For the first time in nearly 50 years, New York's Metropolitan Museum of Art will end its pay-as-you-wish admission policy. Since 1970, visitors to the museum were asked, but not required, to pay $25 for entrance. Beginning March 1, that fee will become mandatory for some—specifically non–New York residents.
The $25 admission fee that tourists (with the exception of students from Connecticut and New Jersey) will soon be forced to pay will be the same amount paid at the door of New York's Museum of Modern Art and the Guggenheim. Unlike the Met, however, the two aforementioned institutions are not supported by taxpayers' money. The reason for the sudden policy shift is due to the fact that the number of museumgoers willing to pay the recommended amount of $25 had sharply declined over the past few years—added to the fact that the museum is still in turmoil after a period of financial turbulence and coupled with leadership woes at the very top of the institution.
The new policy will also add a slight inconvenience for New Yorkers, as the suggested donation fee will continue with one caveat: Locals will be required to show identification proving they live in the state. The news has been met with criticism from those who believe publicly funded institutions should be universally open to the public. "What we’re trying to do is find the right balance in generating revenue to support this enterprise, and admissions income has fallen behind," said Daniel Weiss, the Met’s president and CEO, in an interview with The New York Times. "Everybody who benefits from this institution is being asked to contribute to its well-being because we are fundamentally a community resource." (Consider that the new admissions policy will only account for two to three percent—equivalent to $6 million to $11 million each year—of the museum's annual operating budget of $300 million, though, and it begins to feel not so worth the PR nightmare it is currently causing—"why not find the money somewhere else...?" asked the *Times'*s chief critic Roberta Smith in an opinion piece today.)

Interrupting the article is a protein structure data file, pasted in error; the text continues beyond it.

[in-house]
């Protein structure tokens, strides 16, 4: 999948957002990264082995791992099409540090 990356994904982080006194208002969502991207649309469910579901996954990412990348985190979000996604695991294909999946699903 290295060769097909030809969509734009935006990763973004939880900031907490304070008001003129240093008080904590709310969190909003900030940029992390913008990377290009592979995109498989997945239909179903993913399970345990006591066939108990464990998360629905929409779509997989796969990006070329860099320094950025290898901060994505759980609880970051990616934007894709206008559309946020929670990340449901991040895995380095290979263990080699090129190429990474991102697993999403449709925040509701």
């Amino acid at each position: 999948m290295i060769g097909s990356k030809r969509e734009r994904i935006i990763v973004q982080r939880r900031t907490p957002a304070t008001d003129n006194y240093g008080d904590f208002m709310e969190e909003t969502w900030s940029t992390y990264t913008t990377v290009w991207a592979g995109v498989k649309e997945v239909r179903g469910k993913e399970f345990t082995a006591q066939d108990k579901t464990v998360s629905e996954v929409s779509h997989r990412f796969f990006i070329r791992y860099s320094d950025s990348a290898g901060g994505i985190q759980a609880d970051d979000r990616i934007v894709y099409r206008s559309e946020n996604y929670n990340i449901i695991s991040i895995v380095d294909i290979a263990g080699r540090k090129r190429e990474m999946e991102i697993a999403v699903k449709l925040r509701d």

Ultimately, the Met believes there should be a small price in witnessing some of the most celebrated works of art, such as Van Gogh's Self-Portrait with a Straw Hat (1887) and Picasso's Seated Harlequin (1901), among others. "Most folks expect to pay when they attend an attraction or museum,” Weiss continued in speaking with The New York Times. "When you look at the landscape of attraction pricing, the Met is an incredible value at $25."